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HomeGlobal Perspective & Critical ResearchUkraine, Gaza, and the International Order

Ukraine, Gaza, and the International Order

Author: Faisal Devji

Affiliation: University of Oxford

Organization/Publisher: Quincy Institute for Responsible Statecraft 

Date/Place: February 6, 2024 / Washington D.C, USA

Type of Literature: Research Article 

Number of Pages: 21 Pages

Link: https://quincyinst.org/research/ukraine-gaza-and-the-international-order/

 

Keywords: Ukraine, Gaza, Power Competition, US, Israel, Global Order, Cold War

Brief:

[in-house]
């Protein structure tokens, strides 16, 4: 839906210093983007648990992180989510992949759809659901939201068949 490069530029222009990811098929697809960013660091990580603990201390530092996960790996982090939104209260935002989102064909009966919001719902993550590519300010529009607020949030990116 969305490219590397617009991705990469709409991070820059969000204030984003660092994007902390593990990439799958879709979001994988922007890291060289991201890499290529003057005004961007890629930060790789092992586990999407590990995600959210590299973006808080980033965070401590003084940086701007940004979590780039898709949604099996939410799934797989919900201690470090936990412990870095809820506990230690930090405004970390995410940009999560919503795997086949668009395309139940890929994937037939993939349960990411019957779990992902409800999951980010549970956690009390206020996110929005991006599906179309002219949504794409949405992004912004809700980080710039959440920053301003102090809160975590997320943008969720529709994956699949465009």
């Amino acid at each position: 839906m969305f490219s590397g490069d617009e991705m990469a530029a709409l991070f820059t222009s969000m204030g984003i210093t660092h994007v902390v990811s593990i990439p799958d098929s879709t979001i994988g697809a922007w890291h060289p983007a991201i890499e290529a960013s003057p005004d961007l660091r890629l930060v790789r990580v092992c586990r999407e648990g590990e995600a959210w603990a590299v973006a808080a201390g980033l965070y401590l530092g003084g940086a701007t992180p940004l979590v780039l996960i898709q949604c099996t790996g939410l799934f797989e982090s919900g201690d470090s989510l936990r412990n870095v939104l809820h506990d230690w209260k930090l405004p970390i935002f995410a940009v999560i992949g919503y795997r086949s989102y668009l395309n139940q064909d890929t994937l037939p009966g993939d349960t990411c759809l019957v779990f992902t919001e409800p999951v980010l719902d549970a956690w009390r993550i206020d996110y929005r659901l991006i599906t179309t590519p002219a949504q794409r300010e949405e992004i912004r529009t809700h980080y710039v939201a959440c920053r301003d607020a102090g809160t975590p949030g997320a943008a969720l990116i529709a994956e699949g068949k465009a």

Faisal Devji commences his essay by highlighting the persistence of Cold War-era thinking in shaping contemporary international politics. Despite the end of the Cold War more than three decades ago, our political categories and perceptions continue to be influenced by its shadow. He stresses that even influential post-Cold War visions, such as Francis Fukuyama’s “The End of History and the Last Man” and Samuel Huntington’s “The Clash of Civilizations and the Remaking of World Order,” have not fully replaced the Cold War paradigm. Furthermore, the international system has evolved in ways not entirely predicted by these visions. For example, due to Russia’s reduced power compared to the Cold War, the conflict in Ukraine cannot be easily categorized as a great-power competition or a struggle between unipolarity and multipolarity. Devi suggests that the persistence of Cold War thinking affects how events are interpreted, citing the war in Gaza as redirecting Western attention from the Indo-Pacific region. The wars in Ukraine and Gaza challenge the conventional view of the world order as being defined by the struggle between unipolarity and multipolarity. He suggests that the United States, despite being the most powerful country in the world, no longer maintains a unipolar order. Instead, the idea of great-power politics is being questioned, and the conflicts in question are not driven by the traditional notions of major power competition. The United States has faced unexpected challenges since the end of the Cold War, such as non-state threats like global militancy, represented by groups like al-Qaeda and ISIS. The War on Terror, intended to solidify American unipolarity, did not lead to global hegemony. Rather, the unilateral deployment of American power contributed to the dismantling rather than the strengthening of the international system.